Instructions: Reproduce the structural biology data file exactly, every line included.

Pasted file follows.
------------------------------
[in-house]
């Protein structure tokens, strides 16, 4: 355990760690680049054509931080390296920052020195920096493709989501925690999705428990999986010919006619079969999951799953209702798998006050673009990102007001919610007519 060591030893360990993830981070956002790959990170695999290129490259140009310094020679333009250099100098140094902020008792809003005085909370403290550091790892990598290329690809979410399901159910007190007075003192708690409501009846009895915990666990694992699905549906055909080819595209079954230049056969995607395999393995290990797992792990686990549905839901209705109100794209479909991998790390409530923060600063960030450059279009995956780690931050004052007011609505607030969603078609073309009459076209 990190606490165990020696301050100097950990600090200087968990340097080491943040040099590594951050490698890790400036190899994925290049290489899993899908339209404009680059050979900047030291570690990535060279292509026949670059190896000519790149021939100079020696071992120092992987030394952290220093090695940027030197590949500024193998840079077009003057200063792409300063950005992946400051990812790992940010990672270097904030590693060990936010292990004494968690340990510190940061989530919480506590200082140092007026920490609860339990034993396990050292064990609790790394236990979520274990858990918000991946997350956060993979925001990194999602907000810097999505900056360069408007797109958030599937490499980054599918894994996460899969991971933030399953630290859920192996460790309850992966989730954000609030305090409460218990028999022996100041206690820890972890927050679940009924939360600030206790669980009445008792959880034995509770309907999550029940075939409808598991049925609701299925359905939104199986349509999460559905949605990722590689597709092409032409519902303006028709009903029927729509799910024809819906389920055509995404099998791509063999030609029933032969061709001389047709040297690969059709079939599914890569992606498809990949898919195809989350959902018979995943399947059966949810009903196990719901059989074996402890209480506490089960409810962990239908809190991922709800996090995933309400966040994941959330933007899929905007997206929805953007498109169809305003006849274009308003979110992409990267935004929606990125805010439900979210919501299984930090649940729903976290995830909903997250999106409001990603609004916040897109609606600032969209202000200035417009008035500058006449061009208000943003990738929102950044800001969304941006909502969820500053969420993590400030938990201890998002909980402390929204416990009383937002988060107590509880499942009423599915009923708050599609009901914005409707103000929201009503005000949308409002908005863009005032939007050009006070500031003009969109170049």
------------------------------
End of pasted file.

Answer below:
[in-house]
């Protein structure tokens, strides 16, 4: 355990760690680049054509931080390296920052020195920096493709989501925690999705428990999986010919006619079969999951799953209702798998006050673009990102007001919610007519 060591030893360990993830981070956002790959990170695999290129490259140009310094020679333009250099100098140094902020008792809003005085909370403290550091790892990598290329690809979410399901159910007190007075003192708690409501009846009895915990666990694992699905549906055909080819595209079954230049056969995607395999393995290990797992792990686990549905839901209705109100794209479909991998790390409530923060600063960030450059279009995956780690931050004052007011609505607030969603078609073309009459076209 990190606490165990020696301050100097950990600090200087968990340097080491943040040099590594951050490698890790400036190899994925290049290489899993899908339209404009680059050979900047030291570690990535060279292509026949670059190896000519790149021939100079020696071992120092992987030394952290220093090695940027030197590949500024193998840079077009003057200063792409300063950005992946400051990812790992940010990672270097904030590693060990936010292990004494968690340990510190940061989530919480506590200082140092007026920490609860339990034993396990050292064990609790790394236990979520274990858990918000991946997350956060993979925001990194999602907000810097999505900056360069408007797109958030599937490499980054599918894994996460899969991971933030399953630290859920192996460790309850992966989730954000609030305090409460218990028999022996100041206690820890972890927050679940009924939360600030206790669980009445008792959880034995509770309907999550029940075939409808598991049925609701299925359905939104199986349509999460559905949605990722590689597709092409032409519902303006028709009903029927729509799910024809819906389920055509995404099998791509063999030609029933032969061709001389047709040297690969059709079939599914890569992606498809990949898919195809989350959902018979995943399947059966949810009903196990719901059989074996402890209480506490089960409810962990239908809190991922709800996090995933309400966040994941959330933007899929905007997206929805953007498109169809305003006849274009308003979110992409990267935004929606990125805010439900979210919501299984930090649940729903976290995830909903997250999106409001990603609004916040897109609606600032969209202000200035417009008035500058006449061009208000943003990738929102950044800001969304941006909502969820500053969420993590400030938990201890998002909980402390929204416990009383937002988060107590509880499942009423599915009923708050599609009901914005409707103000929201009503005000949308409002908005863009005032939007050009006070500031003009969109170049």